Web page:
6

Avoiding diffusion is one reason to phosphorylate glucose, the other is that it is removed from the osmotic balance between inside and outside of the membrane, so it can be transported at a high rate. The Glucose-6-phosphate can then be used as a substrate for different pathways, namely glycolysis and the pentose phosphate way, and (depending on the ...


6

The rate of CO2 production is normally set by the rate of metabolism and breathing rate is determined by the level of CO2 in the blood. What you are suggesting is known as hyperventilation. Because blood CO2 plays an important role in maintaining the pH of the blood, hyperventilation can lead to a dangerous increase in blood pH, referred to as respiratory ...


6

I'll give it a layman's attempt in sort of an "ELI5" approach. I hope the analogy isn't too simplistic, and please don't take it too literally. How do plants use K+? Plants control K+ concentrations and do work within the plant by pumping K+ between different compartments. Because water tends to follow solute concentrations (osmosis), plants can do things ...


6

Summary The original question was edited — with the approval of the poster — so that in brief it now asks: Why is ATP hydrolysis to ADP, rather than ADP hydrolysis to AMP, the normal way in which cells drive reactions which alone involve positive changes in Gibbs Free Energy? The scope of this is wider than that originally assumed in the answer ...


6

Summary It is the nature of the biochemical reaction that determines whether a reaction of ATP involves hydrolysis of the β- or γ- phosphoanhydride bond. If a part of the ATP molecule is incorporated into one of the products, the choice of bond to be cleaved emerges from the chemistry of the reaction. If the hydrolysis (with a negative free energy change, ΔG)...


6

Summary The redox potential widely quoted in text books for the half-reaction reduction of FAD to FADH2 is indeed inconsistent with the observed direction of several reactions involving this coenzyme, including its reduction of NAD+ in the dihydrolipoamide dehydrogenase reaction. The reason for this is that the value quoted is determined for free FAD in ...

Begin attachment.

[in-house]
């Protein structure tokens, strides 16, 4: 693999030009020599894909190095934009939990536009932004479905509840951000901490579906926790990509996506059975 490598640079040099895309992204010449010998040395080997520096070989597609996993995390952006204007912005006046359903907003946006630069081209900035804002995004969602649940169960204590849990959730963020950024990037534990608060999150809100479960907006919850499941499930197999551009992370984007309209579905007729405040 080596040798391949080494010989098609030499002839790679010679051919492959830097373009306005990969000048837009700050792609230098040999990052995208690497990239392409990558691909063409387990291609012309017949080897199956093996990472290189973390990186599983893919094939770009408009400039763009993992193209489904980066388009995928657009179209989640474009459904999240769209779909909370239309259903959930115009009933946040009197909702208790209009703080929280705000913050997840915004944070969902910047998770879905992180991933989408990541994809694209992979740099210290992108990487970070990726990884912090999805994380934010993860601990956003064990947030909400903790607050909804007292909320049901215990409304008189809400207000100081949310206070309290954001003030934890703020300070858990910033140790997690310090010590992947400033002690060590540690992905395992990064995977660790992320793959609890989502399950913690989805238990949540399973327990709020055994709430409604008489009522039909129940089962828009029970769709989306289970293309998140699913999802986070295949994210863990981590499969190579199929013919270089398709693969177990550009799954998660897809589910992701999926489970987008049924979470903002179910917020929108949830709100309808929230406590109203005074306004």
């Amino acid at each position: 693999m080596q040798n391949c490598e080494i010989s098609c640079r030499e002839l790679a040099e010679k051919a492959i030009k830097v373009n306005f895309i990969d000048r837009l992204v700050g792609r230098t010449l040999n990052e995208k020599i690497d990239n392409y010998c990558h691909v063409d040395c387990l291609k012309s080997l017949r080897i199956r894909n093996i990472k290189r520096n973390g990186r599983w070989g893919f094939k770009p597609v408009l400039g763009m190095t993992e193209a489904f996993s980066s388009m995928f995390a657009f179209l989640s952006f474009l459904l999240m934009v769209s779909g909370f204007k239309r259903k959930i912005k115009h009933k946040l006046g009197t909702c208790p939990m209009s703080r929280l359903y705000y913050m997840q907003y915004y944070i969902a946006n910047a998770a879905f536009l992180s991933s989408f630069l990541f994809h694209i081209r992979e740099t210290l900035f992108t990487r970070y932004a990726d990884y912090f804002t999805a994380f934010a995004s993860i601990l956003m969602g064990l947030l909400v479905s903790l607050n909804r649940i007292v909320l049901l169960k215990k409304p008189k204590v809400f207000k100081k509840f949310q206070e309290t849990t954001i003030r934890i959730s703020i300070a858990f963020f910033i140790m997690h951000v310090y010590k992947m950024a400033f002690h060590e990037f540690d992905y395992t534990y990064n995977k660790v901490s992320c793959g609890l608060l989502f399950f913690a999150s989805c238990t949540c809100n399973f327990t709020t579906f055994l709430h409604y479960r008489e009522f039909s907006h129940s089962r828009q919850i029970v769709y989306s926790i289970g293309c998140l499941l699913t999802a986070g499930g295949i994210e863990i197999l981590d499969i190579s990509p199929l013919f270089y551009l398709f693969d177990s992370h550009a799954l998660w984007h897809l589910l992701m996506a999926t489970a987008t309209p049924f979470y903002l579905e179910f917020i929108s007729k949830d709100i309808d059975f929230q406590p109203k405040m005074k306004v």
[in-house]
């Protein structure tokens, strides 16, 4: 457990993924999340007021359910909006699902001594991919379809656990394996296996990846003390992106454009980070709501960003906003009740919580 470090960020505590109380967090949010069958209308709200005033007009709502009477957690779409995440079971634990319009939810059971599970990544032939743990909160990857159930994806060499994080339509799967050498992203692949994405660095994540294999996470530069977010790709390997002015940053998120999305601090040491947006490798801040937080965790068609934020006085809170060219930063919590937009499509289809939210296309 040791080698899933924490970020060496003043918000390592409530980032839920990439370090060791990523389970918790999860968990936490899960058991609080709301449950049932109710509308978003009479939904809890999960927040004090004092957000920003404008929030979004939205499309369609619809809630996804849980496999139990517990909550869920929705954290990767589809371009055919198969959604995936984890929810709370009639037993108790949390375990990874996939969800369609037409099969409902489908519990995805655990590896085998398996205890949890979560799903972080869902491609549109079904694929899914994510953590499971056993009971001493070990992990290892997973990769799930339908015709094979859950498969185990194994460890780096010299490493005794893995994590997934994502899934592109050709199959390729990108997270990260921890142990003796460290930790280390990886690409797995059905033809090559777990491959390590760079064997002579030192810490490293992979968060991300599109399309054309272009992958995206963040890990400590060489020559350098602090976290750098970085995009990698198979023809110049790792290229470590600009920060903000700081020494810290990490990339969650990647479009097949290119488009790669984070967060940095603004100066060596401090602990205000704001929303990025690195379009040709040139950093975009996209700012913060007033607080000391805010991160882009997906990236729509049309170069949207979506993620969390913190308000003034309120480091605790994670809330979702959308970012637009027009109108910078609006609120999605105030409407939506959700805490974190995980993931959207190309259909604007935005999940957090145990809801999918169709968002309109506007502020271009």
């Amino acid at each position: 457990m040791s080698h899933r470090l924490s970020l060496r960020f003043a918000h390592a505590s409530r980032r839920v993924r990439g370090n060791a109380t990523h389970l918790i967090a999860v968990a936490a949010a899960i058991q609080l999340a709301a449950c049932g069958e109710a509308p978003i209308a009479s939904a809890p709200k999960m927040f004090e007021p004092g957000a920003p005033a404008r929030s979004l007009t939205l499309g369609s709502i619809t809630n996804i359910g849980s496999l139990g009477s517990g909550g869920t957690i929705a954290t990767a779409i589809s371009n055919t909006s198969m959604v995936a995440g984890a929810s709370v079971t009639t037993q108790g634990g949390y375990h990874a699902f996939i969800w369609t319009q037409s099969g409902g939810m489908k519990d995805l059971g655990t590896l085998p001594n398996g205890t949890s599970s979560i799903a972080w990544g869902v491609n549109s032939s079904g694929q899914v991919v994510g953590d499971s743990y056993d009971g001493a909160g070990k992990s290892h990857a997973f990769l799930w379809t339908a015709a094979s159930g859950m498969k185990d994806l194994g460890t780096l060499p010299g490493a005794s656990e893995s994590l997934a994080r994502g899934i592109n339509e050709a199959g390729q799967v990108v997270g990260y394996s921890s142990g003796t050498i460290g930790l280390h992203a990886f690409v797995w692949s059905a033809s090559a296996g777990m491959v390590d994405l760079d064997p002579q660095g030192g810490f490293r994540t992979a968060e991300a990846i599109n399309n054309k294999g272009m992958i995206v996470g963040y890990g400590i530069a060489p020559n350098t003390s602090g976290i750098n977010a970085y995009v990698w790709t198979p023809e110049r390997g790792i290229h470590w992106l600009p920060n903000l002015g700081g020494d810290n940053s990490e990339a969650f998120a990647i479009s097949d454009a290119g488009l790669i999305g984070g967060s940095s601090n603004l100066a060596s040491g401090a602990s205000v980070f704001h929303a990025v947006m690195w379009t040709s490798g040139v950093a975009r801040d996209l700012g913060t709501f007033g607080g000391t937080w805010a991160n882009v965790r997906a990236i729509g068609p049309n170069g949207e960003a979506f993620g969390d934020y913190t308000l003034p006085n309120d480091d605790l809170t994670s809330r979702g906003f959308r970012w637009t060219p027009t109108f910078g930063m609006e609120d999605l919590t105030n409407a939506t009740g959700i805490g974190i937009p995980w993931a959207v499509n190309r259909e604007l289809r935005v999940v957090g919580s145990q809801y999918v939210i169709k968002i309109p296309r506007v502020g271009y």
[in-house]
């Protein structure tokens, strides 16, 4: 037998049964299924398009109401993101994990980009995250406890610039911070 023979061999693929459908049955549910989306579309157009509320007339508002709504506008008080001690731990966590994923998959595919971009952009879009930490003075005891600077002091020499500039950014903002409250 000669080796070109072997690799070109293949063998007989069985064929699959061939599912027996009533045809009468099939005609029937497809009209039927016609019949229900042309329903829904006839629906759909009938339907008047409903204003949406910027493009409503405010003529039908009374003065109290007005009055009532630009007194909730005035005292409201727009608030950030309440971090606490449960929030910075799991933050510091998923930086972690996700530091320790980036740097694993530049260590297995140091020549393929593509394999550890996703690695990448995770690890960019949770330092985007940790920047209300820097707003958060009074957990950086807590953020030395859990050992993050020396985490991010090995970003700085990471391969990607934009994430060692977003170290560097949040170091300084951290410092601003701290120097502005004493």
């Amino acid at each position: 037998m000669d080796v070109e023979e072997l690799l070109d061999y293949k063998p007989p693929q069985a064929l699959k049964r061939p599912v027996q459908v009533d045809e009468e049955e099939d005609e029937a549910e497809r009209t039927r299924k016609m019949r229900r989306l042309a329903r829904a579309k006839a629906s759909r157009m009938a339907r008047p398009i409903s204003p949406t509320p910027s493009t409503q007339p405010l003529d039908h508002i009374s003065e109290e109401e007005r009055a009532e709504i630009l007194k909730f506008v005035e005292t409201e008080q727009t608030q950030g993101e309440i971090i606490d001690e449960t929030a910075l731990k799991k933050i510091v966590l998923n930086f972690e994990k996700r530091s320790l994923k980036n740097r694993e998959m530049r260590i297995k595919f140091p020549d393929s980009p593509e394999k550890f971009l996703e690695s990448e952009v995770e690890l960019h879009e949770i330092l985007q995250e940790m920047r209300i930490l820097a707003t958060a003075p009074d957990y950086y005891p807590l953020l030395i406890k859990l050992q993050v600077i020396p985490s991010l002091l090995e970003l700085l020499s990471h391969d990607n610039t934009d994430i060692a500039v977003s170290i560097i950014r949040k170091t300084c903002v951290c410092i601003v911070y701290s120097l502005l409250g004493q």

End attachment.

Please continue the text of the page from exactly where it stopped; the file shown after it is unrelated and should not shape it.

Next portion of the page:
5

Both statements are correct, but an understanding of why they are not contradictory requires a bit of explanation. For "spontaneous" reactions, those which occur naturally, entropy must always increase. As a general rule, one of the easiest ways to increase entropy is to release energy, so we generally find that spontaneous reactions release energy.* It's ...


5

Short answer (A) is a possible answer and is indeed cause for fatigue, as pyruvate is needed for the Krebs cycle to run. The krebs cycle is an essential step in the generation of ATP in aerobic organisms. (B) is incorrect because NADH is never transported into the mitochondria in any organism (it is a nonsense answer). Background NADH is not transported ...


5

This is an interesting question (I really mean this — see below), for which a straight answer is remarkably difficult to find on the web. When I googled for it I got pages with statements that obligate anaerobic bacteria still had the electron transport chain (ETC) and ATP synthase as there were different electron acceptors other than oxygen. Yes, we know ...


5

It can, and a very famous example is polynucleotide phosphorylase, an enzyme of great historical importance in the elucidation of the genetic code. That said, it is very uncommon, and polynucleotide phosphorylase is the only example that I know of (but other users may be able to provide additional examples). There is certainly no thermodynamic reason ...


5